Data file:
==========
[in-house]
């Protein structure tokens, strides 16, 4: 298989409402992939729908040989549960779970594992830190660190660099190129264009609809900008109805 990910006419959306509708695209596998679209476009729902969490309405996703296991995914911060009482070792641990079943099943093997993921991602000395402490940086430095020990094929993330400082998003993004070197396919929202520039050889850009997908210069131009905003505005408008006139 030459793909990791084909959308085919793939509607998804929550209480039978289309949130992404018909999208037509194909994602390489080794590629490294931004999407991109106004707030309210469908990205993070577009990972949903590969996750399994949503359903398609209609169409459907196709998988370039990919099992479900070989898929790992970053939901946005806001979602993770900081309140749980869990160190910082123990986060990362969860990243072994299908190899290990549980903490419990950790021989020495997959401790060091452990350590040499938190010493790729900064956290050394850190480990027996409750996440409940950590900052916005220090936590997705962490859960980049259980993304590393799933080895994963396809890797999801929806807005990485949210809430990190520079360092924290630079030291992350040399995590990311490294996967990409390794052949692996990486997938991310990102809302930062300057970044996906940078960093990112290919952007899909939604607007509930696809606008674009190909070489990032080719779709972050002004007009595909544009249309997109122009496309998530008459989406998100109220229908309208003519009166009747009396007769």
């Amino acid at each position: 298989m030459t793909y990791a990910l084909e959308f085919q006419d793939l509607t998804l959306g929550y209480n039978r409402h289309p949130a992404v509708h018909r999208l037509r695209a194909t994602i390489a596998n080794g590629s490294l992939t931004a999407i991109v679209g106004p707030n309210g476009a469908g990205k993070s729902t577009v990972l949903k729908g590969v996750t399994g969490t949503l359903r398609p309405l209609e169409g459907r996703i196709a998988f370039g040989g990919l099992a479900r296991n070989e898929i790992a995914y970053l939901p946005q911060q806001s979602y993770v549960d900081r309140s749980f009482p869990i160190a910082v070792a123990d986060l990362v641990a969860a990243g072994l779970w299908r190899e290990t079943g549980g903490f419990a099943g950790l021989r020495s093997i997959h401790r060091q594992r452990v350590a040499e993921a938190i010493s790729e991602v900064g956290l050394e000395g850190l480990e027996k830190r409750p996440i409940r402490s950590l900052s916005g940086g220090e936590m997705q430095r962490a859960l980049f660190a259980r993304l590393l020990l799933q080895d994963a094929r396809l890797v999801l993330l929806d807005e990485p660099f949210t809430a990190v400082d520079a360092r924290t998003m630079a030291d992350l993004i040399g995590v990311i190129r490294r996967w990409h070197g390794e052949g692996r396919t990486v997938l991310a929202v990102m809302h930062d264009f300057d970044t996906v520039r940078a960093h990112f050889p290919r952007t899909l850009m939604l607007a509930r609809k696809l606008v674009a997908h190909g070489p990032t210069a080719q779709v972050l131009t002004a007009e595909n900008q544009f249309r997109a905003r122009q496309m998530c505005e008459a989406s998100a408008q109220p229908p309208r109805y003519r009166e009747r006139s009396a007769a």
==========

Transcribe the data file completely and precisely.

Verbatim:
[in-house]
């Protein structure tokens, strides 16, 4: 298989409402992939729908040989549960779970594992830190660190660099190129264009609809900008109805 990910006419959306509708695209596998679209476009729902969490309405996703296991995914911060009482070792641990079943099943093997993921991602000395402490940086430095020990094929993330400082998003993004070197396919929202520039050889850009997908210069131009905003505005408008006139 030459793909990791084909959308085919793939509607998804929550209480039978289309949130992404018909999208037509194909994602390489080794590629490294931004999407991109106004707030309210469908990205993070577009990972949903590969996750399994949503359903398609209609169409459907196709998988370039990919099992479900070989898929790992970053939901946005806001979602993770900081309140749980869990160190910082123990986060990362969860990243072994299908190899290990549980903490419990950790021989020495997959401790060091452990350590040499938190010493790729900064956290050394850190480990027996409750996440409940950590900052916005220090936590997705962490859960980049259980993304590393799933080895994963396809890797999801929806807005990485949210809430990190520079360092924290630079030291992350040399995590990311490294996967990409390794052949692996990486997938991310990102809302930062300057970044996906940078960093990112290919952007899909939604607007509930696809606008674009190909070489990032080719779709972050002004007009595909544009249309997109122009496309998530008459989406998100109220229908309208003519009166009747009396007769």
């Amino acid at each position: 298989m030459t793909y990791a990910l084909e959308f085919q006419d793939l509607t998804l959306g929550y209480n039978r409402h289309p949130a992404v509708h018909r999208l037509r695209a194909t994602i390489a596998n080794g590629s490294l992939t931004a999407i991109v679209g106004p707030n309210g476009a469908g990205k993070s729902t577009v990972l949903k729908g590969v996750t399994g969490t949503l359903r398609p309405l209609e169409g459907r996703i196709a998988f370039g040989g990919l099992a479900r296991n070989e898929i790992a995914y970053l939901p946005q911060q806001s979602y993770v549960d900081r309140s749980f009482p869990i160190a910082v070792a123990d986060l990362v641990a969860a990243g072994l779970w299908r190899e290990t079943g549980g903490f419990a099943g950790l021989r020495s093997i997959h401790r060091q594992r452990v350590a040499e993921a938190i010493s790729e991602v900064g956290l050394e000395g850190l480990e027996k830190r409750p996440i409940r402490s950590l900052s916005g940086g220090e936590m997705q430095r962490a859960l980049f660190a259980r993304l590393l020990l799933q080895d994963a094929r396809l890797v999801l993330l929806d807005e990485p660099f949210t809430a990190v400082d520079a360092r924290t998003m630079a030291d992350l993004i040399g995590v990311i190129r490294r996967w990409h070197g390794e052949g692996r396919t990486v997938l991310a929202v990102m809302h930062d264009f300057d970044t996906v520039r940078a960093h990112f050889p290919r952007t899909l850009m939604l607007a509930r609809k696809l606008v674009a997908h190909g070489p990032t210069a080719q779709v972050l131009t002004a007009e595909n900008q544009f249309r997109a905003r122009q496309m998530c505005e008459a989406s998100a408008q109220p229908p309208r109805y003519r009166e009747r006139s009396a007769a």